Henry Ford on Leadership
HENRY FORD was born 150 years ago, three weeks after the Battle of Gettysburg on July 30, 1863. At 16 left the farm to develop his skills taking an apprenticeship as a machinist in Detroit. Ford would often switch jobs when he felt he could learn more in another position. Ford learned by careful observation and trial and error.
Although, his first and second car companies failed, Ford learned more about cars, how to run a business, and more importantly how to attract talent to make his vision a reality.
The times Ford was born into and his impact on them understandably convinced him of the superiority of his own intuition. He had the problem that haunts many successful leaders: self-delusion. He believed what he wanted to believe and was certain that he always knew best.
Harvard professor Richard Tedlow observed in Giants of Enterprise, "If Henry Ford had died in February of 1914, after the announcement of the $5 dollar day, he would be remembered almost without qualification as a man of true greatness. His flaws were noticeable in his first half century of life, but they would have been forgotten…. As his wealth grew and his fame engulfed the whole world, he lost all perspective. No life better exemplifies the derangement of power."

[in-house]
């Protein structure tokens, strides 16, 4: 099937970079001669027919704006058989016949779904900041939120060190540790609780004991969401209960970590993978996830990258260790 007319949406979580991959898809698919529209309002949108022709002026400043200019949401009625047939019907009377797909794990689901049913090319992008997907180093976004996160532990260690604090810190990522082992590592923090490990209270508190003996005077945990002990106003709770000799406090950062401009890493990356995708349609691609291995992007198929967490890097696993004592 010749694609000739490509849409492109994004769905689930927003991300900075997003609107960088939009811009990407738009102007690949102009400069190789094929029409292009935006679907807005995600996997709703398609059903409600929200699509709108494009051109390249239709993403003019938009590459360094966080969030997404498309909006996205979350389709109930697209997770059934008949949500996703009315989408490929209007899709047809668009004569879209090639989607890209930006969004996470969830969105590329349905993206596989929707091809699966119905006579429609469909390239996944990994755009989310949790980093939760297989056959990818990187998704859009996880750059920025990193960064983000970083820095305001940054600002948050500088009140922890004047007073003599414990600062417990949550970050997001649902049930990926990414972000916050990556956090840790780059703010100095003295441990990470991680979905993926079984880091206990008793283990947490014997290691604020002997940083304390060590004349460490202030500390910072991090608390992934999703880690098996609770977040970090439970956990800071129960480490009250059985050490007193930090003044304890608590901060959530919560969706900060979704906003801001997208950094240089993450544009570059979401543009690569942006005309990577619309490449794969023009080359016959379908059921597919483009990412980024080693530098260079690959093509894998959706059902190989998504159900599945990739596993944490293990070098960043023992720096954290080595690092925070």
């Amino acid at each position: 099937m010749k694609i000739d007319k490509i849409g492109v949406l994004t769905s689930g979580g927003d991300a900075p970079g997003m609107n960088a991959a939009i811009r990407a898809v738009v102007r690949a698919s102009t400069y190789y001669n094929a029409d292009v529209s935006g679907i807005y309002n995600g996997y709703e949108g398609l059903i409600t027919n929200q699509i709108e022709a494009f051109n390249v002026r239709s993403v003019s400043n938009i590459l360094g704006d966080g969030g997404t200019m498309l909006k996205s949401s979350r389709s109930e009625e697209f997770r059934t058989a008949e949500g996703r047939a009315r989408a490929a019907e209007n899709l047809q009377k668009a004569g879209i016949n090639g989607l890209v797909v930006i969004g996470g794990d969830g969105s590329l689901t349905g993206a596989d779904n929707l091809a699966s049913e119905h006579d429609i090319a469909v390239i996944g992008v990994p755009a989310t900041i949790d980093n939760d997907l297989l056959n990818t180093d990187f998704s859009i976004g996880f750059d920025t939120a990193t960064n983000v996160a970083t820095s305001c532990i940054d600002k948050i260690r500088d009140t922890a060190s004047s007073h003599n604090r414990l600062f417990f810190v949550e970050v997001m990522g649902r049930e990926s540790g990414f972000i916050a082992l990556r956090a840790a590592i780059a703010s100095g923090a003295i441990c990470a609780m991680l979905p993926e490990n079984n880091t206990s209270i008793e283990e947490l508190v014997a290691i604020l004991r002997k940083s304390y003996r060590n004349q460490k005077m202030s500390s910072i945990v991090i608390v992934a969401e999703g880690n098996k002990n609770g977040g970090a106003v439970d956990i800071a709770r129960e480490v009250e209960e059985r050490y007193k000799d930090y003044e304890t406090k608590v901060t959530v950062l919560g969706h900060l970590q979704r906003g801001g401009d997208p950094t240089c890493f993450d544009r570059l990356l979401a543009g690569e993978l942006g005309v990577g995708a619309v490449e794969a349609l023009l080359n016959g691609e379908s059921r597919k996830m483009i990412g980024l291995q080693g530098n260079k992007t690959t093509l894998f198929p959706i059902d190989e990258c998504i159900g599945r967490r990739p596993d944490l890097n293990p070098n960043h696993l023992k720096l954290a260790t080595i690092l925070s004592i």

His defiant, tenacious, and compulsive nature accounts for his early successes. His inner strength made his dreams possible but it didn't leave much room for introspection. Without a healthy self-awareness, Ford allowed his strengths to run amuck. If he was creative, he was irrational. If he attracted great talent, he also drove it away. If he was direct, he was insensitive. Without an inner compass, Henry Ford was a man of great extremes—for better and for worse. Henry Ford leaves us much to be admired but he also reminds us of the importance of a healthy self-awareness.
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